dr. daiva Šeškauskaitė lithuanian folk medicin. lithuanian folk medicine lithuanian folk medicine...

Download Dr. Daiva Šeškauskaitė Lithuanian Folk Medicin. Lithuanian Folk medicine Lithuanian folk medicine researchers offer the following groupings to traditional

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  • Dr. Daiva ekauskait Lithuanian Folk Medicin
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  • Lithuanian Folk medicine Lithuanian folk medicine researchers offer the following groupings to traditional doctors: internal pneumonia, nephritis, cancer, tuberculosis infection jaundice, diphtheria, dysentery, smallpox, typhus childrens scarlet fever, measles surgical hernia, fractures, dislocations psychic hysteria, epilepsy skin warts, herpes
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  • Lithuanian Folk medicine When information is given about various illnesses they do not differentiate it. They say people have problems with the heart, nerves, phobia, inflammations and cold. People also produce medications of salt and bread in order to strengthen the heart, to ease sharp pains and for female illnesses.
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  • Lithuanians knew how to heal snake and dog bite.
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  • Lithuanian Folk medicine Lithuanian women wanted to take care of body beauty. Every woman knew about face and hairs care, how to remove freckles, acne, whiten skin and heal skin redness. Folk medicine offers advice how to tone skin and prevent wrinkles.
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  • Lithuanian Folk medicine Not much information remains about diagnosing illnesses, however it is apparent that the ill persons state of body and health was much discussed, he was looked over, groped and sniffed about.
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  • Lithuanian Folk medicine Different illnesses were mentioned near the sick person, hoping that upon hearing the name of the illness he will flinch, thus the illness will be defined. Urine tests were also performed to help diagnose illness.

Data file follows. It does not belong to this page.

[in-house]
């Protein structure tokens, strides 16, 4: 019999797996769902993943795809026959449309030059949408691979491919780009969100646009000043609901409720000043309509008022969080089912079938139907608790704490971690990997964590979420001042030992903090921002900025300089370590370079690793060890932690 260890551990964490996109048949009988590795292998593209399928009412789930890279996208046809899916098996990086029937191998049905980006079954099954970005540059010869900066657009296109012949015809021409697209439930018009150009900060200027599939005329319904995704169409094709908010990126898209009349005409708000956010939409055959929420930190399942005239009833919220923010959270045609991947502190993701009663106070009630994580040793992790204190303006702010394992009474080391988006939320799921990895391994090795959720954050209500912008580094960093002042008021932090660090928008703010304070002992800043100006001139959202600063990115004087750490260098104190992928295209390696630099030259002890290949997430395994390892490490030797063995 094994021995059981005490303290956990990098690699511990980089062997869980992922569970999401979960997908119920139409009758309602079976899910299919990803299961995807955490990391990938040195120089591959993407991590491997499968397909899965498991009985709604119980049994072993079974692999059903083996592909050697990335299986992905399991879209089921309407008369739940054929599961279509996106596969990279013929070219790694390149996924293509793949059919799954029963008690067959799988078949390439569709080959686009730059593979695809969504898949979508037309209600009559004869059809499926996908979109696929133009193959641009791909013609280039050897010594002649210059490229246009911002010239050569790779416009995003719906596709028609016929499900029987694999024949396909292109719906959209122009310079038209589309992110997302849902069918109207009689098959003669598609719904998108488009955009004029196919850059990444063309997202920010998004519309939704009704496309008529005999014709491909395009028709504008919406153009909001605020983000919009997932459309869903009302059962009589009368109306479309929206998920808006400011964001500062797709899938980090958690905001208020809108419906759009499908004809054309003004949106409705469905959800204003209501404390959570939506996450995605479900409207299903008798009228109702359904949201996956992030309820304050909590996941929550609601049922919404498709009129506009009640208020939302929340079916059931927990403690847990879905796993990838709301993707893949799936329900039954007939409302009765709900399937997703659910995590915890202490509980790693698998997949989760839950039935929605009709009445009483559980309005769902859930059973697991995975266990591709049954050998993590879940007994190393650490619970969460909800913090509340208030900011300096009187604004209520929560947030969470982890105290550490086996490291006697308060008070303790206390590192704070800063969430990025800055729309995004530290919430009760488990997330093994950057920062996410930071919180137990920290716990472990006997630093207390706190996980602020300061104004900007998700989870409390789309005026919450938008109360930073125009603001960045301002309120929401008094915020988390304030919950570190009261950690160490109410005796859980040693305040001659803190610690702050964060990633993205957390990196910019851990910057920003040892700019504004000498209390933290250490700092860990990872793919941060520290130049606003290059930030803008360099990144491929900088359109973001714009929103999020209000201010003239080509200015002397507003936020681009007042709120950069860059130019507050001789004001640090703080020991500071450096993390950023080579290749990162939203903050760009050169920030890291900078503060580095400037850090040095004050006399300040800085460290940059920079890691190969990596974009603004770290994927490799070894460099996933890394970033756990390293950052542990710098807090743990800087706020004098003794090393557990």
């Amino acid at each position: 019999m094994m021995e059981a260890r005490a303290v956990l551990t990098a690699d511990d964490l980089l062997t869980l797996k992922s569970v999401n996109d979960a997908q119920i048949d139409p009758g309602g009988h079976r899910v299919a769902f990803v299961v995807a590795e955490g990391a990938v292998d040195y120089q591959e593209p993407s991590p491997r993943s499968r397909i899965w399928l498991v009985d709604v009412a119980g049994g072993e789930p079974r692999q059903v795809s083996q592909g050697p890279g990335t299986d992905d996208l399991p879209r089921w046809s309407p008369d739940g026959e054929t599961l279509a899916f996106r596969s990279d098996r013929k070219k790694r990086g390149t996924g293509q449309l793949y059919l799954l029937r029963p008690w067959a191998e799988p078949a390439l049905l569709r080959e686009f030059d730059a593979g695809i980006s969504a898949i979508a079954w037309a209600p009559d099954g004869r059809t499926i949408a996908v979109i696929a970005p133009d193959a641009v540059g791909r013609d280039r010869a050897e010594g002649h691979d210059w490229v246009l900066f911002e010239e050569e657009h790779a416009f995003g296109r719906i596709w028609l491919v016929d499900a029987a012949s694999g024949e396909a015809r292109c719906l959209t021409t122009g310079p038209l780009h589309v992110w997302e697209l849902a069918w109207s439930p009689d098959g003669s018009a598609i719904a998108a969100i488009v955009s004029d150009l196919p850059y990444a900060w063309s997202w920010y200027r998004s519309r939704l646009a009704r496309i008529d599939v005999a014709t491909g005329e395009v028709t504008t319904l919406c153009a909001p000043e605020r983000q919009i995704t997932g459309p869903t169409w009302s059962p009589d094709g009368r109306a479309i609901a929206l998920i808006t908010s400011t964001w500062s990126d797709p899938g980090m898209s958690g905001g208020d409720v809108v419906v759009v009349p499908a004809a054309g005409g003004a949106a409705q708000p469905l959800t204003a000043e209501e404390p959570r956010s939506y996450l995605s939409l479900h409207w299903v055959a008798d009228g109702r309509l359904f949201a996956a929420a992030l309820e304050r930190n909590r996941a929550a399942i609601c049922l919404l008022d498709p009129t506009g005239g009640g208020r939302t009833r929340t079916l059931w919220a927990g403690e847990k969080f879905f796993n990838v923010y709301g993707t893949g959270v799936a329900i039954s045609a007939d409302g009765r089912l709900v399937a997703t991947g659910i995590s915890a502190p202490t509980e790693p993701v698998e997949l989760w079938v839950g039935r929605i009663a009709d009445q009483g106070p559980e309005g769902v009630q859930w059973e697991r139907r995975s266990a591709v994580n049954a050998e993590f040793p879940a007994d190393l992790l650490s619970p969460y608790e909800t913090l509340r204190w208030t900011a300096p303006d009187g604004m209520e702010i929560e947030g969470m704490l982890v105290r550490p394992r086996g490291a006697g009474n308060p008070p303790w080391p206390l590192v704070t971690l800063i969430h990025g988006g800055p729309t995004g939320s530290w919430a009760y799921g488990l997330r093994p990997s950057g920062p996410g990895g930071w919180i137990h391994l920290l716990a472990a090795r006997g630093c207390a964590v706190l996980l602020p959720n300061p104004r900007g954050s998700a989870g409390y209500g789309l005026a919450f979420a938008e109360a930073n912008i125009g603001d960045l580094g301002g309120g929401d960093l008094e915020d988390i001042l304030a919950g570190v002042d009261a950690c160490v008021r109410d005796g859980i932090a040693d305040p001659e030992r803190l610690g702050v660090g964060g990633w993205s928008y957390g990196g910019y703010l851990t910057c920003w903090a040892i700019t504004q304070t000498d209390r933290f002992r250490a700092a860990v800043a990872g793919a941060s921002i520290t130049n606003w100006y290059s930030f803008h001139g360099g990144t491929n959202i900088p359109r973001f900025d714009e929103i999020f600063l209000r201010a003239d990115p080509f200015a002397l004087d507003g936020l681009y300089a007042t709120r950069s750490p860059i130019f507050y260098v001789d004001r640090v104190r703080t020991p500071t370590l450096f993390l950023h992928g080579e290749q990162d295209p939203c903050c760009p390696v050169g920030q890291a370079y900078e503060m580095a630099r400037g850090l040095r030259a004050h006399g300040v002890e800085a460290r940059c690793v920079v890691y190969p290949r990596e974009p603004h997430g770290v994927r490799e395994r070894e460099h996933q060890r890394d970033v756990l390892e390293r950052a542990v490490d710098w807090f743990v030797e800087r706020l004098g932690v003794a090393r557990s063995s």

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  • Lithuanian Folk medicine If one heard an owl hooting nearby, a dog howling, both sounds forecast illness. Should a clucking hen be heard, cuckoos bird in a dry tree, a bird hitting a window, all these announce illness or death.
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  • Lithuanian Folk medicine There are many folklore tales how God healed people. In Lithuanian folk traditions, healing was the duty and right of family elders. All healing information was handed down orally from generation to generation.
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  • Lithuanian Folk medicine Members of the household or relatives most often took care of the ill person. Only when ones own people did not help then one turned for help from herbalists, charmers and sorcerers. Broken bones were set by bone specialists.
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  • Lithuanian Folk medicine Birthing was helped by old women. Significant healing methods and charmings were always kept secret and were used on carefully selected people, taking into account their moral and physical characteristics and their ability. A portion of folk medicine information was known and accessible to many society members.
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  • Lithuanian Folk medicine From ancient times, women treated ill people. Women were familiar with many herbs, also knew how to cast lots. Men were charmers, they bled and more often healed dislocated, broken bones and also treated sick animals.